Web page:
Anodizing is a great way to put an attractive and physically durable finish on aluminum parts. Anodizing improves corrosion resistance, surface hardness, prevents scratching and is an ideal foundation for painting, glue or powder coating.
There are many challenges when trying to match colors on anodized parts. Some of these challenges come from the process itself, and some are a result of the metal alloy being used.
Product developers need to know about the key factors that affect color consistency and color matching in Type II anodizing for aluminum, which is the most common type of anodizing found on everyday products.
Cleaning and Etching
Anodizing starts with cleaning the part in a series of detergent and rinsing tanks.
After being washed, the part can either be etched, which leaves a matte finish, or it can be brightened to create a more polished and shiny surface.
Both etching and brightening remove trace amounts of metal. This alters the surface chemistry of the piece at the molecular level. The amount of material removed is based on many conditions including temperature, time, solution Ph, and the size and shape of the part. So this first process creates some variability in the finished product that is hard to control precisely.
Building the Film Layer
After cleaning, the next step is to build up a layer of aluminum oxide. The part is suspended in a tank of sulfuric acid (the electrolyte), and an electric current is used to produce micro-pores in the surface of the target part. The size and shape of the pores depends on the metal alloy. These pores get filled with free oxygen ions in the electrolyte to create a strong yet porous oxide layer.
The depth of the pores depends on tank temperature, solution concentration, time in the tank and most especially electric voltage. More time in the tank and/or higher power will produce deeper pores, meaning a thicker film of aluminum oxide will be formed. This is very hard to control exactly since pore depth cannot be actively measured during anodizing and can only be estimated based on general conditions.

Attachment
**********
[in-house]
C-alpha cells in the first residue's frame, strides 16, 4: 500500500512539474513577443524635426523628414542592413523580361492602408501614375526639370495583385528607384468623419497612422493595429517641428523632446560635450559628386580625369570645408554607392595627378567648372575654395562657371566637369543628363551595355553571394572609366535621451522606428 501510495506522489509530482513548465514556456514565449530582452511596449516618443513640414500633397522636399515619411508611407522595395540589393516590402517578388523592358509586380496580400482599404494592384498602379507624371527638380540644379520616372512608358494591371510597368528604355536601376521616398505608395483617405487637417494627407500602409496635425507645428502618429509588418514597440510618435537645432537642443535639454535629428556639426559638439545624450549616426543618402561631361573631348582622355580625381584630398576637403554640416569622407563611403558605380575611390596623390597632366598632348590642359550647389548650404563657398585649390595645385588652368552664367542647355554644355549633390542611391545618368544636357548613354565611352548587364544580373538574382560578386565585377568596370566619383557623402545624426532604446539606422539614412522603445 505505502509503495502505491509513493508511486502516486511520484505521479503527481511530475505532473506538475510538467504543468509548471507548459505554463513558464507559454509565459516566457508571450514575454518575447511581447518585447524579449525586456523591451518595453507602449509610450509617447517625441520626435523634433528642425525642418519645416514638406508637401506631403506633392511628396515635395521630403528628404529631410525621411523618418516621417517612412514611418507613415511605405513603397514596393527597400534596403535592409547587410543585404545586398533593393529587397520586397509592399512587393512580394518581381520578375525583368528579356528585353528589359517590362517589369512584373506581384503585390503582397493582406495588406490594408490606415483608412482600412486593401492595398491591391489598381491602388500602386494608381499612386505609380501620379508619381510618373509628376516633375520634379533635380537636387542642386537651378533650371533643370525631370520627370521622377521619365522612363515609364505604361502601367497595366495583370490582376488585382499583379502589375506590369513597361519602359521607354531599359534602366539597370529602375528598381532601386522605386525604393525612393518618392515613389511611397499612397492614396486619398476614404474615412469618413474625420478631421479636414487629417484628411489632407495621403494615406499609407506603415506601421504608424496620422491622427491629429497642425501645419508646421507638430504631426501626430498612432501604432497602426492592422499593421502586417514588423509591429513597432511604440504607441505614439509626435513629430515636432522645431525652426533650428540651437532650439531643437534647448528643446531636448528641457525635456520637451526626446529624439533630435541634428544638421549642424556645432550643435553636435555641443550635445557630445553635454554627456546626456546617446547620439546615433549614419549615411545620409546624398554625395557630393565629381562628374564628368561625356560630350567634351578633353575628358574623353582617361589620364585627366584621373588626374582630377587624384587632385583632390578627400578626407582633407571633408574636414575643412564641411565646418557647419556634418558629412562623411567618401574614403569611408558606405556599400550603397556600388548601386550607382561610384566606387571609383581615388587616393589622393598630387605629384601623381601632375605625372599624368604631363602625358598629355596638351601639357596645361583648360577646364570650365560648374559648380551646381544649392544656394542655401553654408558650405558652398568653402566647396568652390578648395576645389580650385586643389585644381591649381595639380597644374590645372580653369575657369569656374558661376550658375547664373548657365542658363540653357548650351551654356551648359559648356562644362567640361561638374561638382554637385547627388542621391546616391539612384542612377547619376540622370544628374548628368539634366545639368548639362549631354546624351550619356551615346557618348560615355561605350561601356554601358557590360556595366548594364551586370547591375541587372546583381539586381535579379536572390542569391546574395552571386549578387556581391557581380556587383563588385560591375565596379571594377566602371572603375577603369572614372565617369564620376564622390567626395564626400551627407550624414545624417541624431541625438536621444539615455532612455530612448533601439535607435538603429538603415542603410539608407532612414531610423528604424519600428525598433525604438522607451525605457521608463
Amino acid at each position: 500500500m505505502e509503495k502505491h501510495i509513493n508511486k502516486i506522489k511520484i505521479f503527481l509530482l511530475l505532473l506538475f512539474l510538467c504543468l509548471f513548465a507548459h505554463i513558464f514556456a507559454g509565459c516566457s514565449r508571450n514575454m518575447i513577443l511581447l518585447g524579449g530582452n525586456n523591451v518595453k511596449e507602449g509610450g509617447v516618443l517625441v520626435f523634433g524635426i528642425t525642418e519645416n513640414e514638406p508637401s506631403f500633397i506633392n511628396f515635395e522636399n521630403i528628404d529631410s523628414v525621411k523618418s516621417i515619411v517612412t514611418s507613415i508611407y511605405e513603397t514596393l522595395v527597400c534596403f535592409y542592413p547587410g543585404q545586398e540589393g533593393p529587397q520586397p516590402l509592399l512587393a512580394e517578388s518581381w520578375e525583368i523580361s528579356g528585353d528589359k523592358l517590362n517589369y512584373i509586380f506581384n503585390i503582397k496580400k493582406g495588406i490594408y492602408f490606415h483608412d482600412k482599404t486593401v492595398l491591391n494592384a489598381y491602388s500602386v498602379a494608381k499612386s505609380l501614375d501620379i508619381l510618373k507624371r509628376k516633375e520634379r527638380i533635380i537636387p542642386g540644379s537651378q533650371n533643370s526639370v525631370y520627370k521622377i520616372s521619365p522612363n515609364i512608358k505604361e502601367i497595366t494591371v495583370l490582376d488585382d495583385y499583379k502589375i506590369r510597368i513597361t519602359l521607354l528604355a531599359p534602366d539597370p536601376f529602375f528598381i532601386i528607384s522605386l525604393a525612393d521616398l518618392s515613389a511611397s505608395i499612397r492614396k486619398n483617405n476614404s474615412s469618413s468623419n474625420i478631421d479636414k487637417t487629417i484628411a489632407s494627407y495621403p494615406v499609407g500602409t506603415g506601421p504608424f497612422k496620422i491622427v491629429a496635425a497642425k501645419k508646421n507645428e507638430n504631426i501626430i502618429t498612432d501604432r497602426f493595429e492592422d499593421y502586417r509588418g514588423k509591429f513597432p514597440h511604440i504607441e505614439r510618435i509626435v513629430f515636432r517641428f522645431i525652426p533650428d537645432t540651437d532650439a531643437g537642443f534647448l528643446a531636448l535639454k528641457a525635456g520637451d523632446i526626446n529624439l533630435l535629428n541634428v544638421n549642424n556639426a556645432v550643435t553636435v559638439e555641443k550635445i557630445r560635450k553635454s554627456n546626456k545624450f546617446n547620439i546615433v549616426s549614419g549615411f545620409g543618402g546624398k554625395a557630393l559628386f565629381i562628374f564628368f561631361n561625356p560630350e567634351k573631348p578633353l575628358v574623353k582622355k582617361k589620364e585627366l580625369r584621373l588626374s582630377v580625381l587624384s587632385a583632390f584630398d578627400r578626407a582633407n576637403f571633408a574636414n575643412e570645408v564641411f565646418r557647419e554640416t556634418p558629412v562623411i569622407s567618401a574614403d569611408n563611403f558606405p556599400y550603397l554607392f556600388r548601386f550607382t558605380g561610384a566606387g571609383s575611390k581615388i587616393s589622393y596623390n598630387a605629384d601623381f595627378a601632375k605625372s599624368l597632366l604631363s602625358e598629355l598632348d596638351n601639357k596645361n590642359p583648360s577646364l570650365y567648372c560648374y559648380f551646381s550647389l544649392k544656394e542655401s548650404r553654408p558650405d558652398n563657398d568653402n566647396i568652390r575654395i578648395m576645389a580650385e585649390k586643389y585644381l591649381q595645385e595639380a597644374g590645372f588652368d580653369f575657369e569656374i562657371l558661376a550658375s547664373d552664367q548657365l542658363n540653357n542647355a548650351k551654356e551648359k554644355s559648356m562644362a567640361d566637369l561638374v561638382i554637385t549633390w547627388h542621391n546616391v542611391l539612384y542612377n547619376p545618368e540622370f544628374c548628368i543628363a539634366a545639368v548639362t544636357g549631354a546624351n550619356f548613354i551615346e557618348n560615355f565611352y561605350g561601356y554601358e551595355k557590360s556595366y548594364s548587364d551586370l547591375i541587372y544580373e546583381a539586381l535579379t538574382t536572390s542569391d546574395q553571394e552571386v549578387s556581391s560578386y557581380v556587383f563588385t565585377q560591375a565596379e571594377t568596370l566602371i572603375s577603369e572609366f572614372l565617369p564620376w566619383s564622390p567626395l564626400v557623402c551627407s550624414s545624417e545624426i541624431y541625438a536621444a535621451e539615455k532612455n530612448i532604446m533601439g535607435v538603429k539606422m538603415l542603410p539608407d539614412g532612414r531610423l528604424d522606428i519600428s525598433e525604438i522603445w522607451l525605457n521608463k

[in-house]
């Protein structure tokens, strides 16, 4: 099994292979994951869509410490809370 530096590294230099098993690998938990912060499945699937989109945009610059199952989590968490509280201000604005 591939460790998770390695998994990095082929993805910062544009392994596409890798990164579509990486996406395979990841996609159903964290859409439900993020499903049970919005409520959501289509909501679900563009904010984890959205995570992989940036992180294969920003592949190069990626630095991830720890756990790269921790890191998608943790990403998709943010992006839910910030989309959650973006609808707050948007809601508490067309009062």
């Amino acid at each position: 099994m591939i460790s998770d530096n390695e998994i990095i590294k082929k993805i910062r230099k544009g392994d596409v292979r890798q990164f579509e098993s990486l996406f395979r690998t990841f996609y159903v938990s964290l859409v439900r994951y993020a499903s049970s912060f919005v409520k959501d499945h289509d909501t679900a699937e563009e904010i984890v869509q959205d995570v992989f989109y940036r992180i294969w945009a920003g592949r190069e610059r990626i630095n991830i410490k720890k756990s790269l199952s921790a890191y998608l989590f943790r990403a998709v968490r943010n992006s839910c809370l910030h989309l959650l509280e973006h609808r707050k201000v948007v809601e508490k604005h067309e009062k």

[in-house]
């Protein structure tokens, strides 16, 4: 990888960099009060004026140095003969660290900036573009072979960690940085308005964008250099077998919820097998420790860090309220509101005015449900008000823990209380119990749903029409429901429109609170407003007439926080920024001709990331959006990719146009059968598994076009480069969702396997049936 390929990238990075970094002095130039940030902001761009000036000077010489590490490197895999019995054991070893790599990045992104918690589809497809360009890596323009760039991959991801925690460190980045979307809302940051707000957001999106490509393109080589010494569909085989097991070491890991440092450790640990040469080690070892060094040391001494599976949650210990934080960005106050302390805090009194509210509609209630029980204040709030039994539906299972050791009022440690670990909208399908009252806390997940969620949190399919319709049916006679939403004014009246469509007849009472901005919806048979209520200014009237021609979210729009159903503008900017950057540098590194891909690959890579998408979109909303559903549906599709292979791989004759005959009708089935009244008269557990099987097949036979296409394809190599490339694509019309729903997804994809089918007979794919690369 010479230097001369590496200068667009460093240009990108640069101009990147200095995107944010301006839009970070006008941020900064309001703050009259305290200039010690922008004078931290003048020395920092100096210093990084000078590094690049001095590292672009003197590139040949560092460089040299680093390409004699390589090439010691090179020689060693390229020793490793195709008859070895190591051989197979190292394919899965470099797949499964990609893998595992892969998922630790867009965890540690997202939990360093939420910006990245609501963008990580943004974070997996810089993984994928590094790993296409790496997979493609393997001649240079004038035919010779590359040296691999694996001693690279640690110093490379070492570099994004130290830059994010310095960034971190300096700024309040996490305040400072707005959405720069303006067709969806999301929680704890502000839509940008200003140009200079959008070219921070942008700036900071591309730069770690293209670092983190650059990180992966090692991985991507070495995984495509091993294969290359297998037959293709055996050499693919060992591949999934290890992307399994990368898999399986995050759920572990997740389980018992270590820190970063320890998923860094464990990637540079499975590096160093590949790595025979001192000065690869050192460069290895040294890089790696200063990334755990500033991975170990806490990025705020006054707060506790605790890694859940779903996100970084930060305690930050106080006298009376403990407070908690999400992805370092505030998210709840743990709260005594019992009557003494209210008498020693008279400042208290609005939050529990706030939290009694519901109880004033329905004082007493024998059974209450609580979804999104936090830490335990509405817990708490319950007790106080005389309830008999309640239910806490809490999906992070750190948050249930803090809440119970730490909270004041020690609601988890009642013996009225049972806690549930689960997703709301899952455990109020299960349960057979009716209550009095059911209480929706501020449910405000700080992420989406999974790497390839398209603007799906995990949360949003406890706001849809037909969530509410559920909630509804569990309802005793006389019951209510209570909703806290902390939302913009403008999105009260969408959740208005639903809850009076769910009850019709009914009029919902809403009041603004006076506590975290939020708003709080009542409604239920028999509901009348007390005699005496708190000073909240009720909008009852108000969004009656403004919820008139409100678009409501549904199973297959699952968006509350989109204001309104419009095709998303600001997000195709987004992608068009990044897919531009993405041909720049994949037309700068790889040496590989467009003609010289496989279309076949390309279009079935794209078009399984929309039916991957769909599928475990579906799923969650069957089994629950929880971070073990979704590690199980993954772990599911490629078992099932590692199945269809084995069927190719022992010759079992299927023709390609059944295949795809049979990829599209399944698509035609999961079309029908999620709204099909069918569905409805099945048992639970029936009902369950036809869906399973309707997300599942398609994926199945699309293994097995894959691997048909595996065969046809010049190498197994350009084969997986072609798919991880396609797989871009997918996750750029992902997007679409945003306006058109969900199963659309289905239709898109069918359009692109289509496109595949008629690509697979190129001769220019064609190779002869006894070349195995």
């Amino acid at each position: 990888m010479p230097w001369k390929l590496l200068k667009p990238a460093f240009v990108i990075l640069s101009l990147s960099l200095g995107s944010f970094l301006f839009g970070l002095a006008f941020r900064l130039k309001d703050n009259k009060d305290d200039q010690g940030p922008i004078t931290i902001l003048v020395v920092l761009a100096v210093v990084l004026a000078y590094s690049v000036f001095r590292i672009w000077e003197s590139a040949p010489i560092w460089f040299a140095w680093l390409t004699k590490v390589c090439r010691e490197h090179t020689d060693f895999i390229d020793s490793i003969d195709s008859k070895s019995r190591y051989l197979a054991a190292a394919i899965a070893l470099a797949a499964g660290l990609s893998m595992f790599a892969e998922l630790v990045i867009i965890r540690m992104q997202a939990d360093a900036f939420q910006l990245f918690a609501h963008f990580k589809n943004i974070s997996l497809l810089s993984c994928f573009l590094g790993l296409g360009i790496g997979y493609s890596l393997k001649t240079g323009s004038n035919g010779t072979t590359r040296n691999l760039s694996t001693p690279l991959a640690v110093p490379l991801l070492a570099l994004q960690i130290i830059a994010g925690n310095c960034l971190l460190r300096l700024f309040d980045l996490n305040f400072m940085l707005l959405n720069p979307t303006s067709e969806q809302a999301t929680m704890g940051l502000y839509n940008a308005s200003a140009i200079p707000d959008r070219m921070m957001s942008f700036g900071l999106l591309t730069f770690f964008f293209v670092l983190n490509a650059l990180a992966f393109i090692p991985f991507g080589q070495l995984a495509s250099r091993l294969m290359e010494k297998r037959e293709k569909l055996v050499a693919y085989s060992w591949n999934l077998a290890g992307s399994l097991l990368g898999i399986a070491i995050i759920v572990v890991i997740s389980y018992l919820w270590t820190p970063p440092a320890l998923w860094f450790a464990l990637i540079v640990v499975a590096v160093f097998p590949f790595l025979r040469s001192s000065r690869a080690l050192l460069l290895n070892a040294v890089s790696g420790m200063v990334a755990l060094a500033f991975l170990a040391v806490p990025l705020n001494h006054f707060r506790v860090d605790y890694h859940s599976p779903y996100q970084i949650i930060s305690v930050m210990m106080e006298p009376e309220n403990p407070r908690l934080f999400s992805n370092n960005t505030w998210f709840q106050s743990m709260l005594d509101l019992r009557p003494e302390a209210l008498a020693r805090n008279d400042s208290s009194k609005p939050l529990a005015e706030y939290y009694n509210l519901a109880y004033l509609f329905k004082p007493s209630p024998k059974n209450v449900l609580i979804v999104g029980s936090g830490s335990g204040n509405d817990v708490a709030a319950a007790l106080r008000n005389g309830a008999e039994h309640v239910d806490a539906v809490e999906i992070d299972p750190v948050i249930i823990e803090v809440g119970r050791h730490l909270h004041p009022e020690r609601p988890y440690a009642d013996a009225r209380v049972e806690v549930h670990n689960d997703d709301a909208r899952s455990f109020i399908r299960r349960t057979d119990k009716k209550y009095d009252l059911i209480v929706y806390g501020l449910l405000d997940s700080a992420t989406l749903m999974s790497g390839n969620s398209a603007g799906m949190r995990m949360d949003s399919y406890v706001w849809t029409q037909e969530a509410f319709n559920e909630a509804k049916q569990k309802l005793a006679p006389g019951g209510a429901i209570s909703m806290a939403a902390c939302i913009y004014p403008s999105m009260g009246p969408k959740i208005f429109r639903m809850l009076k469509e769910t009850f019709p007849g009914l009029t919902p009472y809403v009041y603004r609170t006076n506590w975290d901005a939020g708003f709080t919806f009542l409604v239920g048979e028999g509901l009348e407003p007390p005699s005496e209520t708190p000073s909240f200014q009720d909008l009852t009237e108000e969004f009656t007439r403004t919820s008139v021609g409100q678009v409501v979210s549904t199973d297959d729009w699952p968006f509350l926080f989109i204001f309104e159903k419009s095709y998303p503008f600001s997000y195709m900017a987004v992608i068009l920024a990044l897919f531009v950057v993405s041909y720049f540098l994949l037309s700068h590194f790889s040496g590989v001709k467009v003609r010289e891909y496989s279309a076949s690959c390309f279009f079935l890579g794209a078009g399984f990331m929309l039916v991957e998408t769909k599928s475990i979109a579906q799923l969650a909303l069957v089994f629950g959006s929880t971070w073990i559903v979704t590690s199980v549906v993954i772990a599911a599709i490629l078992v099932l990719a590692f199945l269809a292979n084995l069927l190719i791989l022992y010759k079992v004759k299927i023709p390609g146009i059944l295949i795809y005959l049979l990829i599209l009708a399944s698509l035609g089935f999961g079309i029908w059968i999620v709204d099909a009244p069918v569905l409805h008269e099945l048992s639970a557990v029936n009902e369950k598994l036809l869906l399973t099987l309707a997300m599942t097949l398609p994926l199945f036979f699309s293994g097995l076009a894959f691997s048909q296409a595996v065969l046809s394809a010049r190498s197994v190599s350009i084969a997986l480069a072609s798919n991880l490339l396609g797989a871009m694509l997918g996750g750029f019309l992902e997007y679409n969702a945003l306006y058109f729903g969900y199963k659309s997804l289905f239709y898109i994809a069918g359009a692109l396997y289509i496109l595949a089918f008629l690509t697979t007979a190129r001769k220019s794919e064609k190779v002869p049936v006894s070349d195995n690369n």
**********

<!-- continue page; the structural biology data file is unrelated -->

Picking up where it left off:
The single biggest factor affecting color is the constituency of the base metal. The presence of trace elements like zinc, copper, manganese and silicon are essential for the performance of the alloy. But these elements don’t respond to the anodizing process in the same way and again lead to unpredictable color variations.
There are two ways to add color to aluminum during anodizing. One way is electrolytic coloring. The part is immersed in yet another tank of solution, along with metallic salts. These salts fill in the pores and make a very strong coating that resists UV fading, but these colors are usually limited to a bronze or black color.
The second method is dip coloring, or simply placing the part in a tank of dye. The dye is absorbed into the pores, and then the surface is boiled in de-ionized water to halt any further reactions. There are many color choices with this method, but the colors may not be very UV resistant so they can fade over time.
The final visual appearance is not only formed by the color of the dye but also by the depth of the pores. This affects how light is absorbed or reflected off the surface. As mentioned, different elements in the alloy affect the size and shape of pores and the absorption of dyes.
All of these complex interactions make it impractical to expect an anodized finish that exactly matches a color swatch or sample. Rather, product developers should anticipate an allowable range of deviation from a target value. Further, deviation is possible from one lot to another, even under tightly controlled conditions.
Finally, it should be noted that not all colors can be reproduced on all substrates. For the best results, contact us in advance to discuss your color requirements and we can offer advice based on the metal alloy and the final application. Learn more when you upload your CAD files for a free quotation today.